In his book Bringing Heaven Down to Earth, journalist Nathan Bierma quotes Robert McAfee Brown, who said, "God's message is never: Turn away from this sinful world and find me somewhere else. God's message is: Immerse yourselves in this sinful world that so desperately needs words and acts of healing, and you will find you are not alone, for I am already there, summoning you to help me."

Christians at work in the secular world are not biding their time, waiting for eternal retirement. Rather, they are looking forward to the consummation of Christ's kingdom when they will rule, fill, and subdue the Earth—free from every sin—and for no other reasons than to glorify God and love their neighbors.

Monday morning—in business offices and art studios—Christians are to be fully engaged in creating the world's culture. Their work is to illustrate the cosmic scope of Christ's redemptive plan. Their eight to 10 hours a day—in marketing, teaching, or governing—is, Bierma points out, a means of preparing themselves and the world around them for the end of worldliness. They are, as they make their way to work each morning, to ask God to transform them and their surroundings "from people and places of worldly pride to people and places of godly goodness."

Andrew Bandstra on "The Hope of Heaven"

Dr. Andrew Bandstra, with whom I worshiped at Neland Avenue CRC when I was growing up, wrote the article "The Hope of Heaven," which earned second place in the category of Biblical Exposition from the Evangelical Press Association in 2004. Dr. Bandstra doesn't specifically sketch a terrestrial and cultural framework for heaven the way Anthony Hoekema and Richard Mouw do, but his analysis of biblical texts about heaven and hope is thorough.

What the Old Testament hints at, the New Testament teaches clearly. Jesus, the high priest and guarantee of the new covenant, has introduced “a better hope” (Heb. 7:19). Hope is related to the future. Paul tells us that the sufferings of this present time are not worth comparing to “the glory that will be revealed in us” (Rom. 8:18-25). The whole creation groans “in hope,” and we believers also groan inwardly as we “wait eagerly” for our adoption as sons and daughters, namely, the redemption of our bodies. Paul explains: “For in this hope we were saved. But hope that is seen is no hope at all. Who hopes for what [they] already ha[ve]? But if we hope for what we do not yet have, we wait for it patiently.”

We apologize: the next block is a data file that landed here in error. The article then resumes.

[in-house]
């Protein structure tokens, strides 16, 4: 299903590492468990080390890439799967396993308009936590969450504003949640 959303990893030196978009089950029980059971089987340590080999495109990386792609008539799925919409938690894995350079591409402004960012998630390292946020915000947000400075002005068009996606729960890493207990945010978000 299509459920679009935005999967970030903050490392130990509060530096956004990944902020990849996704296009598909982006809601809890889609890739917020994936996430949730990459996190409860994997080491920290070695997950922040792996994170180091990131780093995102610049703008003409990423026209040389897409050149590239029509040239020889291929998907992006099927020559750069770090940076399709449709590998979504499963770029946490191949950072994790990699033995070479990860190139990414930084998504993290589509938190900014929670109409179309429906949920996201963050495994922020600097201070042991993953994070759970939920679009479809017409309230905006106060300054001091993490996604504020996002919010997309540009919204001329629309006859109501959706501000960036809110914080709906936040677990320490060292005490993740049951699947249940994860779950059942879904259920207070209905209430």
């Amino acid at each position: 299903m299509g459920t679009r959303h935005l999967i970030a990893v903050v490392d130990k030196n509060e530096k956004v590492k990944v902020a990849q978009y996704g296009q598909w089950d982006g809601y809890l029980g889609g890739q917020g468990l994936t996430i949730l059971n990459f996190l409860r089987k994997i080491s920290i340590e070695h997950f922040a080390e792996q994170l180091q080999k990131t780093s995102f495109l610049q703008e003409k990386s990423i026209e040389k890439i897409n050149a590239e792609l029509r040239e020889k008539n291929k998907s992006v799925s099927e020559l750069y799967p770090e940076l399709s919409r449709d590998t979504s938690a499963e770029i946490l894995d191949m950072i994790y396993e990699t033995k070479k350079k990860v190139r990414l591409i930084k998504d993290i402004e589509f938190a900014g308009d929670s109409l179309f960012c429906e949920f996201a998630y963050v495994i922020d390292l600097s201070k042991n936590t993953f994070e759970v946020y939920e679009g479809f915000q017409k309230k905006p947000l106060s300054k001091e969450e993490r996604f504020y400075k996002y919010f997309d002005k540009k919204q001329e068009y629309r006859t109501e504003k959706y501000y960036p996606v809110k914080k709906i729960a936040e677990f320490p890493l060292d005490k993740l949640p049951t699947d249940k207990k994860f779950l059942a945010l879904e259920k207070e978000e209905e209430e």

Judy Congdon response

I met Judy Congdon of Houghton College last summer in John Witvliet's summer seminar on teaching worship. I also appreciated reading her chapel reflection at Houghton on this summer seminar, and seeing her again at this past Symposium on Worship. So I was delighted and humbled to receive this note from her that said she had read my book, and glad that she agreed to have it posted here:

It was good to see you a few weeks ago at Symposium! While I was there, I took advantage of a few free minutes one afternoon to browse through the exhibits, and saw your book there. I had decided I wasn't going to buy stuff this year, but it drew my attention, mostly because I had met you last summer and was interested in what you might have to say. The title also grabbed me. Having grieved, during the past 2 months, the losses of 3 people who have been part of the fabric of my days ... heaven has been sort of on my mind.

I don't know what I expected to find when I opened the cover. Certainly I didn't expect the incredible life-affirming experience I've had in reading and processing the ideas you present. I felt such a witness of the Holy Spirit within my own spirit as I read. It's like a whole new room has been opened in my imagination, and my eyes have been opened to seeing bits (sometimes lots) of heaven every day. I'm so excited about it that I've ordered 5 more copies to give to friends and family, and may even get more than that before I'm through!

This note is a profound thank you for the beautiful, creative work you have done in writing the book! You have a remarkable gift for putting words together in compelling ways, and I am much, much richer for having read Bringing Heaven Down to Earth.